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Is it considered good practice to put any type of business logic in Enums? Not really intense logic, but more of like convenience utility methods. For example:

public enum OrderStatus {

 OPEN, OPEN_WITH_RESTRICTIONS, OPEN_TEMPORARY, CLOSED;


 public static boolean isOpenStatus(OrderStatus sts) {
      return sts == OPEN || sts == OPEN_WITH_RESTRICTIONS || sts == OPEN_TEMPORARY;
 }

}
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Wouldn't sts != CLOSED be simpler. – Robin Jul 30 '10 at 17:25
    
Yep, it would. Thanks : ) – sma Jul 30 '10 at 19:35
up vote 13 down vote accepted

IMHO, this enables you to put relevant information right where it's likely to be used and searched for. There's no reason for enums not to be actual classes with actual responsibility.

If this allows you to write simpler code, and SOLID code, why not?

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Now if only we could do that over here in C#-land :( – BlueRaja - Danny Pflughoeft Jul 30 '10 at 17:22
    
"There's no reason for enums not to be actual classes with actual responsibility.": In Java, enums are actual classes ;) – Brian S Jul 30 '10 at 18:08
    
@Brian - is what I'm saying, they should be treated as such (as opposed to C's enums) – abyx Jul 30 '10 at 18:23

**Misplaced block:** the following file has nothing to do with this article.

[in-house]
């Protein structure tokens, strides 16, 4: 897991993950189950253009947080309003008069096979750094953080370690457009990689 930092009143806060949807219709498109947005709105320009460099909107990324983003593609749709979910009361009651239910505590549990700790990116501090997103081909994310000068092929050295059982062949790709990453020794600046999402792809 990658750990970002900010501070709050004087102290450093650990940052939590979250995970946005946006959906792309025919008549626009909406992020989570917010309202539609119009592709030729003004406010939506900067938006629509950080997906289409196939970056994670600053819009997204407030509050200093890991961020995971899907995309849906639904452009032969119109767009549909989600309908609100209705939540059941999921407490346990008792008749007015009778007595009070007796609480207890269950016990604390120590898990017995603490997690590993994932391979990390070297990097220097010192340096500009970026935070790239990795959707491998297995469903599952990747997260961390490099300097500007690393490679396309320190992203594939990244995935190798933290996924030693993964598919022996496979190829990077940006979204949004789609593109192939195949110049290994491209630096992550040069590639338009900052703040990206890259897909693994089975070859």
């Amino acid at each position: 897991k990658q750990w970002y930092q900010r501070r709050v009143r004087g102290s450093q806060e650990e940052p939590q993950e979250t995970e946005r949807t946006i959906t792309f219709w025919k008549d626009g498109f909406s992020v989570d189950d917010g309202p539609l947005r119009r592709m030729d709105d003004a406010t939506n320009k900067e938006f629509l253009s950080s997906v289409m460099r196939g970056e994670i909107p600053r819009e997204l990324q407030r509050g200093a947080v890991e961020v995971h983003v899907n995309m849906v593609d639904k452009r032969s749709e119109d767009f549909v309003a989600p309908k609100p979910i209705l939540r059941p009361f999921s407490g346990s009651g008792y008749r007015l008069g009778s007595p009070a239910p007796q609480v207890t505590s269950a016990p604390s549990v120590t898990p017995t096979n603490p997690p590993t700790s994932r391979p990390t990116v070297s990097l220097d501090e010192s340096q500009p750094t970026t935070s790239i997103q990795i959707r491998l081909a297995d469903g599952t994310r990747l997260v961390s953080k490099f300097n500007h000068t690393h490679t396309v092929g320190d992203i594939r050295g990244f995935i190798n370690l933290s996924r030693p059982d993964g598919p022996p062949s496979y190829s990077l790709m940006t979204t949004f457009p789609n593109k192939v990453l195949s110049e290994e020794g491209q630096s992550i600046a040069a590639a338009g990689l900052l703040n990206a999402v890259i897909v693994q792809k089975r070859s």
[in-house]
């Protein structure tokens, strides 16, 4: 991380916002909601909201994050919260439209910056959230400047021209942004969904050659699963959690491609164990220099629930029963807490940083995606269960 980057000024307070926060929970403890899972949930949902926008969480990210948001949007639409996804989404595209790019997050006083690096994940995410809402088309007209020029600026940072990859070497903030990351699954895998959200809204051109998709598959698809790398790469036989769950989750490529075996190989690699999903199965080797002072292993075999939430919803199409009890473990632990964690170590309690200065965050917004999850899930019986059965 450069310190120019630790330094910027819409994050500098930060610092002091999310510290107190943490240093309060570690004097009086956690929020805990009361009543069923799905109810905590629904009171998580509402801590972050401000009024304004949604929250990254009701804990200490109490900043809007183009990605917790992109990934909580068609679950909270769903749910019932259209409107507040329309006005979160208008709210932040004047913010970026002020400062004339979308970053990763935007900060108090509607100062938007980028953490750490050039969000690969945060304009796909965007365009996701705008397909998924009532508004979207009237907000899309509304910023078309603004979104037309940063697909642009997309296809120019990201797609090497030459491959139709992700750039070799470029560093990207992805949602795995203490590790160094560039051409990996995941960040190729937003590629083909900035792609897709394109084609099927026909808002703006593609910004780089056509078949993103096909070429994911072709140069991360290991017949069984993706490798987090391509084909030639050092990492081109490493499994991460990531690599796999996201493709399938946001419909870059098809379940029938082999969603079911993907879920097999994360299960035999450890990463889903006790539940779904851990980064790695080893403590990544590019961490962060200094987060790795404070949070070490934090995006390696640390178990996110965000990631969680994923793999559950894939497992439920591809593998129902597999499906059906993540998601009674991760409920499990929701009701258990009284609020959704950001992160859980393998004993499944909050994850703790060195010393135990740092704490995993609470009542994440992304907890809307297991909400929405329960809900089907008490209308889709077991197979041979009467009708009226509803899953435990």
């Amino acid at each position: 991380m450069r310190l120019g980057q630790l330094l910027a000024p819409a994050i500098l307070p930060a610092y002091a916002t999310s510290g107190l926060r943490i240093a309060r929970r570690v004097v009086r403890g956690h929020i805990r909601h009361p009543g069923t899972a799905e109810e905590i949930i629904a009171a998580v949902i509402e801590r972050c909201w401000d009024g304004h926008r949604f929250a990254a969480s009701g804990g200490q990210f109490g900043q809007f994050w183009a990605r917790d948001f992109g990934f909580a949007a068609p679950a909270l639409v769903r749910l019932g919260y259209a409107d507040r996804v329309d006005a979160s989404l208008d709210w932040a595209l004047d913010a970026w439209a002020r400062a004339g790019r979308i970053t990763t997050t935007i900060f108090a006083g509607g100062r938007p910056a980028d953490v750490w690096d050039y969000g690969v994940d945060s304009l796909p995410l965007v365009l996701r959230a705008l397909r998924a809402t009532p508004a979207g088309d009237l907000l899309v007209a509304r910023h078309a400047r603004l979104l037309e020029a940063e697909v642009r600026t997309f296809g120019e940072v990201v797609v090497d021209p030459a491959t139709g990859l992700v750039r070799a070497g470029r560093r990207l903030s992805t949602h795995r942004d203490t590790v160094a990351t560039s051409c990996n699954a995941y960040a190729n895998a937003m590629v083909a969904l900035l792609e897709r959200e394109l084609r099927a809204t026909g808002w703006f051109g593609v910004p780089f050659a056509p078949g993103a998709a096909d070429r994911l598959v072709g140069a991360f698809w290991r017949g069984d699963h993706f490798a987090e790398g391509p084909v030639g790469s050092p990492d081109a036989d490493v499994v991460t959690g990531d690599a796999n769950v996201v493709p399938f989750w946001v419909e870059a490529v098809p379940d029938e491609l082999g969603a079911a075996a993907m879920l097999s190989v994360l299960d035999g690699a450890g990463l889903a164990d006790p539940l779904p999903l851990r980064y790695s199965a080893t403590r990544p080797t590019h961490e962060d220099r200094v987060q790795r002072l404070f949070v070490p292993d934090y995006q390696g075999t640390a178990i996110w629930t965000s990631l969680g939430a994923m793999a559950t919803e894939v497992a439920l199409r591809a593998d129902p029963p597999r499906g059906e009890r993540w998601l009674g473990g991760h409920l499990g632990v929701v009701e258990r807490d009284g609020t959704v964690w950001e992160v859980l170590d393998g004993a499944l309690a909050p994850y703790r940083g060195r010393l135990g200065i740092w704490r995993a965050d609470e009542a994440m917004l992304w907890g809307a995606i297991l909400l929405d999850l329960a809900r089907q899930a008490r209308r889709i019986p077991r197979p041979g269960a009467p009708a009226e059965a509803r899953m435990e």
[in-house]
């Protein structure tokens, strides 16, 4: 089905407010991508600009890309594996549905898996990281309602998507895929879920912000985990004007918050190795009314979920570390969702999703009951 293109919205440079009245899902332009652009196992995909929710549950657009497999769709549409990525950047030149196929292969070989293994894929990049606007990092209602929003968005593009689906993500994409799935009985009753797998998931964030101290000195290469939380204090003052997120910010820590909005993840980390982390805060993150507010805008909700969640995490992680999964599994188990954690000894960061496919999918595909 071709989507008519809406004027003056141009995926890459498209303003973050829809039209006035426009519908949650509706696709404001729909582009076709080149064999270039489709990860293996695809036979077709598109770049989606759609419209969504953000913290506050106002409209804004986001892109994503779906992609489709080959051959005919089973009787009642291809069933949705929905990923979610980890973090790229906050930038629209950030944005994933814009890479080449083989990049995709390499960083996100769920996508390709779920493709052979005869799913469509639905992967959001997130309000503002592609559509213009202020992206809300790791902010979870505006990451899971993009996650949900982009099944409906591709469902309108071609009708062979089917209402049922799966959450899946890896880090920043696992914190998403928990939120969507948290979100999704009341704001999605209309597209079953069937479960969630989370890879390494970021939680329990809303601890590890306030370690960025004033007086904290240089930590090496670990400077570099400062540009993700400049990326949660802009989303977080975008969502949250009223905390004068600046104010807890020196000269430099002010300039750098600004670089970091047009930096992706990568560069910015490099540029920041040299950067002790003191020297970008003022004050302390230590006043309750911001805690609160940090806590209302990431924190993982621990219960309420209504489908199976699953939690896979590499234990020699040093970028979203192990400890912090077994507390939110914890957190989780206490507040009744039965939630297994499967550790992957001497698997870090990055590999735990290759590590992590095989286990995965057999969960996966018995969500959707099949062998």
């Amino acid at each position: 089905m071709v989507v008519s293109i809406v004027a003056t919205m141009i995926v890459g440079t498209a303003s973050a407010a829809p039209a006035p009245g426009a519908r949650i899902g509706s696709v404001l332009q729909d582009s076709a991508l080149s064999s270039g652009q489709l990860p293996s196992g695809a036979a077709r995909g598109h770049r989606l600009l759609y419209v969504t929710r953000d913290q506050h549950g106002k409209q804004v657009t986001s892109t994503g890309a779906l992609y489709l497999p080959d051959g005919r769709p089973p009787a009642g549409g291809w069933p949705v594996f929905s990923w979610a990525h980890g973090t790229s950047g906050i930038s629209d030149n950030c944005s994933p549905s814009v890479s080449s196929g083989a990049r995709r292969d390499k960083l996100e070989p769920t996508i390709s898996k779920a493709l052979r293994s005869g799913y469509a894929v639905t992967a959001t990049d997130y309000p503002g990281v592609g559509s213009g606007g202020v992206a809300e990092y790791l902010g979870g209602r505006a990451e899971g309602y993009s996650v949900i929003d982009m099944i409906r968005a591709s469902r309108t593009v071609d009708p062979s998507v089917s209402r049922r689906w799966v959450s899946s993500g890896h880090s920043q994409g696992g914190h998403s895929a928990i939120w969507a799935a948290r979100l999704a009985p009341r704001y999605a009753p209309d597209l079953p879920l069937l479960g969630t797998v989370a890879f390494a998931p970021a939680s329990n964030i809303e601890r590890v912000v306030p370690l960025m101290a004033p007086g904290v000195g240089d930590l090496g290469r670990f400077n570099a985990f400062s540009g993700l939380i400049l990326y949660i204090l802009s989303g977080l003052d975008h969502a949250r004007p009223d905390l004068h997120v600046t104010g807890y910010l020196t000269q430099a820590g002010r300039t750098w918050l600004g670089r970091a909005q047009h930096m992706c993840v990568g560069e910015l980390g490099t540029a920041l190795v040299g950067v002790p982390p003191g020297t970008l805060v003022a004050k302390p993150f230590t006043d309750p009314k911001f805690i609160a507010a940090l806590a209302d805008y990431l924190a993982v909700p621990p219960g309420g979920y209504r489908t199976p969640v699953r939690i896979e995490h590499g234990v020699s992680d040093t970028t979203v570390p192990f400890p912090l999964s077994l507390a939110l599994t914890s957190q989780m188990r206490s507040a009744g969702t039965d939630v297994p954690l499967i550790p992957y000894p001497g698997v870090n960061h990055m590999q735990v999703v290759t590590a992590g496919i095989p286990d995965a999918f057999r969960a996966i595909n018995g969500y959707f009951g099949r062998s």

I was hoping that would be the answer. I had heard before that Enums should just serve as holding constants and be essentially dumb objects. – sma Jul 30 '10 at 19:35

Yes, i think this is a good idea. However, i think it can be implemented much more cleanly using instance methods:

public enum OrderStatus {

 OPEN, OPEN_WITH_RESTRICTIONS, OPEN_TEMPORARY, 
 CLOSED {
   @Override isOpen() { return false; }
 };

 public boolean isOpen()
 { 
   return true;
 }
}
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good answer, and welcome to the site! – Dean J Jul 30 '10 at 19:49

I often use Enums for singleton instances. Thus they contain almost only business logic. Being classes that implcitly extend Enum they can even implement interfaces.

I'd only consider using Enums if it fits to the enumerated values, i.e. the buisness logic is tightly coupled with the instances.

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2  
+1 for writing singletons using enums, more people should use that method. – Mateusz Dymczyk Jul 30 '10 at 17:25
3  
-1 for writing singletons. – Tom Hawtin - tackline Jul 30 '10 at 17:29
2  
@Tom Hawtin there's nothing wrong with singletons in general. They can and are used poorly, but that doesn't mean it's a bad design pattern. – Brian S Jul 30 '10 at 18:10
3  
Singletons can be abused like anything else, but are definitely useful when used correctly. Even Josh Bloch suggests using enums for that purpose, b/c then you don't have to worry about serialization and other commonly missed details with hand rolled singleton classes – Java Drinker Jul 30 '10 at 18:14

Since the logic in your example is so closely tied to the (names of the) enumerated values, I can't think of a better place to put it.

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Enums primary job is the enforce a specific set of values with programmer friendly names. If you business logic can be expressed as a static set of values then Enums are a good way to go. Don't forget that in Java you can create Enum classes which hold more than one value, useful if you have a bunch of related values.

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